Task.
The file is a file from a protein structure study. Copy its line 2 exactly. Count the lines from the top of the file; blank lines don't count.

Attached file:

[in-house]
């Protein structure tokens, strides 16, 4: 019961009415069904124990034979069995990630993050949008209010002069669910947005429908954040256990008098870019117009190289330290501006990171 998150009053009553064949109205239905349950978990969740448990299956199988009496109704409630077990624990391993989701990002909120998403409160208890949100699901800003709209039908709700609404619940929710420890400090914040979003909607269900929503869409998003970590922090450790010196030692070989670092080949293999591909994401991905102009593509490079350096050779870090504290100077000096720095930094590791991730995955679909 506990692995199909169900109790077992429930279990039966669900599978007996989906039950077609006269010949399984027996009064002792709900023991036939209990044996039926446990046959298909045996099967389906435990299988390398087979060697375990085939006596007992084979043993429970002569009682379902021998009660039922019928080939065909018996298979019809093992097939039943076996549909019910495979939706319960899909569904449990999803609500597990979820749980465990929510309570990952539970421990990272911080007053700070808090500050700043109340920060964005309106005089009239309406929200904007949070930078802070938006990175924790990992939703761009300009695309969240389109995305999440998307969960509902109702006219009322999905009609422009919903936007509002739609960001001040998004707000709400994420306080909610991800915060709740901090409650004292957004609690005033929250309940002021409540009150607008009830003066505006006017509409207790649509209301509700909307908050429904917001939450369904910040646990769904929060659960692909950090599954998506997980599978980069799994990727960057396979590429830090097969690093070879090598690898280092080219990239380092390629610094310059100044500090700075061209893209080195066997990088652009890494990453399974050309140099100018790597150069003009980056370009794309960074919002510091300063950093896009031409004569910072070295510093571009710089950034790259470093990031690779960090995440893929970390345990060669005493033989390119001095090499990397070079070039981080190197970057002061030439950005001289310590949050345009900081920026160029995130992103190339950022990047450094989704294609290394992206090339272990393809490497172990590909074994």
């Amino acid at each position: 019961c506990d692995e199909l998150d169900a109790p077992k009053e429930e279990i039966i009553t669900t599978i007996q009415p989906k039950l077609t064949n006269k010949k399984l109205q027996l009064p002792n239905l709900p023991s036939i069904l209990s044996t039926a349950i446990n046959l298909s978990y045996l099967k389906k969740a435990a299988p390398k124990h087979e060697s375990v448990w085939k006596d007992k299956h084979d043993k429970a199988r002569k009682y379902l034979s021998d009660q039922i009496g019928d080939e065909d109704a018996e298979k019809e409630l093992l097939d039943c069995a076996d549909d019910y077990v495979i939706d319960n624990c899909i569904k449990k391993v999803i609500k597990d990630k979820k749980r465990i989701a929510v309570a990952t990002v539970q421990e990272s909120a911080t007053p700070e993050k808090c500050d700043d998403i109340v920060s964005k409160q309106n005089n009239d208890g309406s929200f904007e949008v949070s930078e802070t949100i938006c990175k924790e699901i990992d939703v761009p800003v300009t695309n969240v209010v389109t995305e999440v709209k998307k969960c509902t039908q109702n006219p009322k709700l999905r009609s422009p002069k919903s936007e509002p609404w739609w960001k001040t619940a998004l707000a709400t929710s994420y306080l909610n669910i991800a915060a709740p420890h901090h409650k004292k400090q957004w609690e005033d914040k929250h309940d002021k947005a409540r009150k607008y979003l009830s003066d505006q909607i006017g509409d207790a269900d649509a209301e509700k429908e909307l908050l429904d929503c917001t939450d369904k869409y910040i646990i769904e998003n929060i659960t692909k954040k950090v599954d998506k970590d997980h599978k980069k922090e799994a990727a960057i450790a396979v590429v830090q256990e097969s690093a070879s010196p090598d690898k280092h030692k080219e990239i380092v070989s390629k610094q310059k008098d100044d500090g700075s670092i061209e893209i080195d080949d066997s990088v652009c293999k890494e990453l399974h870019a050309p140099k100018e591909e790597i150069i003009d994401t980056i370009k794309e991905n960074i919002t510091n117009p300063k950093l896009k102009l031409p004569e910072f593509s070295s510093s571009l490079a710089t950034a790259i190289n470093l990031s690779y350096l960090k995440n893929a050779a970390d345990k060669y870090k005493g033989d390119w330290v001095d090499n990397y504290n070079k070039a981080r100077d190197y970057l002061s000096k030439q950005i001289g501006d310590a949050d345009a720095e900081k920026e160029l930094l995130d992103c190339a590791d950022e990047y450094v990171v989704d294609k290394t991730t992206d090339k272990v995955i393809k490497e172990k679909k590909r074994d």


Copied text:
């Protein structure tokens, strides 16, 4: 019961009415069904124990034979069995990630993050949008209010002069669910947005429908954040256990008098870019117009190289330290501006990171 998150009053009553064949109205239905349950978990969740448990299956199988009496109704409630077990624990391993989701990002909120998403409160208890949100699901800003709209039908709700609404619940929710420890400090914040979003909607269900929503869409998003970590922090450790010196030692070989670092080949293999591909994401991905102009593509490079350096050779870090504290100077000096720095930094590791991730995955679909 506990692995199909169900109790077992429930279990039966669900599978007996989906039950077609006269010949399984027996009064002792709900023991036939209990044996039926446990046959298909045996099967389906435990299988390398087979060697375990085939006596007992084979043993429970002569009682379902021998009660039922019928080939065909018996298979019809093992097939039943076996549909019910495979939706319960899909569904449990999803609500597990979820749980465990929510309570990952539970421990990272911080007053700070808090500050700043109340920060964005309106005089009239309406929200904007949070930078802070938006990175924790990992939703761009300009695309969240389109995305999440998307969960509902109702006219009322999905009609422009919903936007509002739609960001001040998004707000709400994420306080909610991800915060709740901090409650004292957004609690005033929250309940002021409540009150607008009830003066505006006017509409207790649509209301509700909307908050429904917001939450369904910040646990769904929060659960692909950090599954998506997980599978980069799994990727960057396979590429830090097969690093070879090598690898280092080219990239380092390629610094310059100044500090700075061209893209080195066997990088652009890494990453399974050309140099100018790597150069003009980056370009794309960074919002510091300063950093896009031409004569910072070295510093571009710089950034790259470093990031690779960090995440893929970390345990060669005493033989390119001095090499990397070079070039981080190197970057002061030439950005001289310590949050345009900081920026160029995130992103190339950022990047450094989704294609290394992206090339272990393809490497172990590909074994």